These Sour Cream Mashed Potatoes are pure cold-weather comfort food. In addition, they are one of my favorite mashed potatoes recipes because they are quick, easy, and only require a few ingredients! This will become one of your favorite side dish recipes!
Watch How to Make My Mashed Potatoes With Sour Cream Below!
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Also featured in this video is my recipe for Smashed Potatoes
Chicken Dishes To Go With Your Mashed Potatoes
- For something fancy for a Sunday night dinner or dinner party try my White Wine Chicken Recipe
- For a quick and easy weeknight meal try my easy Chicken Picatta Recipe
- For a special Saturday night dinner try my Chicken Marsala Recipe
- For a holiday meal like Christmas or New Years Eve try my Coq Au Vin Recipe
Step#1: Boil Red New Potatoes
I like to use the red new potatoes for mashed potatoes especially on a weeknight because they are smaller and cook quicker! You'll bring the potatoes to a boil in cold water and then drain.
Placing your potatoes in cold water will allow them to heat up with the water. As a result, your potatoes will cook evenly and become more fluffy. I also leave the skins on for adding more nutrients and a little texture. I also think the mashed potatoes look prettier with the skins on them as well!
Step#2: Beat Potatoes with Butter
Transfer your cooked boiled potatoes to a stand mixer or a bowl and use an electric mixer to beat them together.
It's important to add the butter while the potatoes are still warm so that the butter melts into the potatoes are creates equal flavor throughout. The potatoes should be hot enough so that you see steam rising as you beat the butter into the mash.
Why are my mashed potatoes gluey?
If you have gluey mashed potatoes, chances are you overbeat them. As you mash the potatoes, they release the starch. Mash them for too long or at too high a speed that starch creates a gluey, paste-like mashed potato. One year at Christmas I tried to create a potato puree in a food processor and ended up with something resembling wallpaper paste! So easy does it on the mixing.
Add Sour Cream and Milk
Personally, I add sour cream for flavor. Mashed potatoes made with sour cream create a really nice tang that balances out the richness of the butter and the heaviness of the potato. The sour cream also compliments the flavor of the fresh chives. Then I add milk for a lighter texture. The milk helps to thin the mashed potatoes so that they are lighter and creamier.
Can You Substitute Milk For Sour Cream Instead?
Yes, you can substitute sour cream for all milk. But you won't get that "tang" associated with sour cream. Also, the milk quantity is really just a starting point. You can add more milk for thinner potatoes or less milk for thicker mashed potatoes. If you have leftover sour cream you can use it for my Classic Crumb Cake Recipeor my Sour Cream and Caramelized Onion Dip both are fantastic for holiday entertaining!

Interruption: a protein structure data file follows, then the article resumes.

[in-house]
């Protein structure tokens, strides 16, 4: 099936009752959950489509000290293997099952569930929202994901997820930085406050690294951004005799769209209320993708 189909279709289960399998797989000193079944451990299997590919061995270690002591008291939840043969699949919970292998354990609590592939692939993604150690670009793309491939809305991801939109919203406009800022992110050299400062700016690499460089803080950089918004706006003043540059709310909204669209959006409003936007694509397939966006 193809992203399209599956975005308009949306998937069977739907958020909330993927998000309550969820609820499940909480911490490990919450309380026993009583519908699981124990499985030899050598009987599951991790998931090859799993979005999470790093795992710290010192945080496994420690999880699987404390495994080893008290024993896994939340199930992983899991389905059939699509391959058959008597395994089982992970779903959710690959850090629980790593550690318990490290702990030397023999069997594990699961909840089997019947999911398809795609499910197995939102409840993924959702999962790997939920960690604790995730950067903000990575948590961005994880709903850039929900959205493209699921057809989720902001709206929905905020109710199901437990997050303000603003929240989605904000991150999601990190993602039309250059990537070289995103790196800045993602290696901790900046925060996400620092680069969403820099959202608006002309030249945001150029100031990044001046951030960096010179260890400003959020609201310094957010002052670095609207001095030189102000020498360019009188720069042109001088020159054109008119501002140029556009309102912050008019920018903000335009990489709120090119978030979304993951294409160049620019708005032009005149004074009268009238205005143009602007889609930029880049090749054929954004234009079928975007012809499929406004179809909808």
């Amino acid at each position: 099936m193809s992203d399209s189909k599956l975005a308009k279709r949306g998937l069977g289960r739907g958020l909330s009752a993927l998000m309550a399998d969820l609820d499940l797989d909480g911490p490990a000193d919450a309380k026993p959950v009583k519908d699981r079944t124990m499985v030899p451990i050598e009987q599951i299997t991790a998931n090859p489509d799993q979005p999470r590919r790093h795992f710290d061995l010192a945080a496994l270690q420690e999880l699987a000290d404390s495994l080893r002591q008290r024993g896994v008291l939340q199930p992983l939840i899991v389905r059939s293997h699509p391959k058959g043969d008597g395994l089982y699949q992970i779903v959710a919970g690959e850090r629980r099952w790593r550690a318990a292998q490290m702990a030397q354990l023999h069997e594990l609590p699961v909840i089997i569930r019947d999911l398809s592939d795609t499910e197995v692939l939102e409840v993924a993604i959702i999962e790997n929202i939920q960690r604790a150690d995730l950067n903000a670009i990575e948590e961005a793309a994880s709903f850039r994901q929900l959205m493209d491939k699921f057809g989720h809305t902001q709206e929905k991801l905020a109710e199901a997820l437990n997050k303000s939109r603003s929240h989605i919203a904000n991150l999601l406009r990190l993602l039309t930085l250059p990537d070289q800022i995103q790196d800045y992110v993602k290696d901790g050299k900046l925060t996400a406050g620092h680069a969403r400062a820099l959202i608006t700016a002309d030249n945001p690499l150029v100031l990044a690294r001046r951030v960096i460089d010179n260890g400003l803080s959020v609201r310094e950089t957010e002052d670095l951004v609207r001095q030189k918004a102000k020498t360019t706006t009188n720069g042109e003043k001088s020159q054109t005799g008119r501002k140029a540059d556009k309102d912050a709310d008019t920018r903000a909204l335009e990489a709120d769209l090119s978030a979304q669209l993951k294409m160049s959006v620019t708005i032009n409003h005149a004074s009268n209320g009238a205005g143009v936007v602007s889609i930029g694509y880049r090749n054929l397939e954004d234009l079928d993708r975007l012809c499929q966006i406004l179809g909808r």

What is a good replacement for sour cream?
Instead of using sour cream, you can substitute with the same amount for plain Greek yogurt.
Can You use Heavy Cream in Mashed Potatoes?
I wouldn't recommend using heaving cream for mashed potatoes, unless you cut it with some milk, because heavy cream will make the mashed potatoes even heavier. It also makes them thicker too!
Step#3: Season the Mashed Potatoes
It's important to season well with at least ½ teaspoon (2.5ml) of salt to begin because potatoes absorb salt really quickly, they need more salt than you think they do.
Then add freshly cracked pepper. Freshly ground pepper is really so much better than already ground pepper because you will get more "pepper flavor".
Then add the freshly snipped chives. The easiest way to get a minced chive is with a pair of scissors, not only is it quicker, but you'll get a more even mince that way too.
Garnish and Serve!
Transfer your potatoes to a shallow serving bowl. I think the garnishes look prettiest in something shallow. Add a pat of butter, freshly cracked pepper, and two long chives for a dramatic effect!
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- 16 oz (450 g) red baby potatoes, scrubbed clean. Skins on
- 5 tablespoon (75 g) of unsalted butter, separated
- ¼ cup (60 ml) of sour cream
- ¼ cup (60 ml) of milk
- ½ teaspoon (2.5 ml) salt
- freshly cracked pepper to taste
- 1 tablespoon (15 ml) fresh chives, minced
- Boil potatoes, with skins on, until tender.
- Transfer to the bowl of an electric mixer.Add 4 tablespoon (60 ml) of butter and beat until potatoes are mashed and butter is melted. Add sour cream and milk and beat just until combined. Add salt, pepper and chives.
- Beat to combine.Transfer to a serving bowl and with a spatula create a divot. In the divot place remaining 1 tablespoon (15 ml) of butter and garnish with freshly cracked pepper and 2 long chives in a slender “X” pattern.
Do not drop potatoes into boiling water. Instead, place your potatoes in cold water and allow them to heat up with the water. This will assure your potatoes will cook evenly.
Potatoes absorb salt really quickly so it's important to season well with at least ½ teaspoon (2.5ml) of salt to begin.
You can substitute the sour cream for all milk. But you won't get that "tang" associated with sour cream. Add more milk for thinner potatoes and add less milk for thicker mashed potatoes.
Nutrition Information:Yield: 3 Serving Size: 1
Amount Per Serving: Calories: 308Total Fat: 20gSaturated Fat: 12gTrans Fat: 0gUnsaturated Fat: 7gCholesterol: 53mgSodium: 27mgCarbohydrates: 30gFiber: 3gSugar: 2gProtein: 4g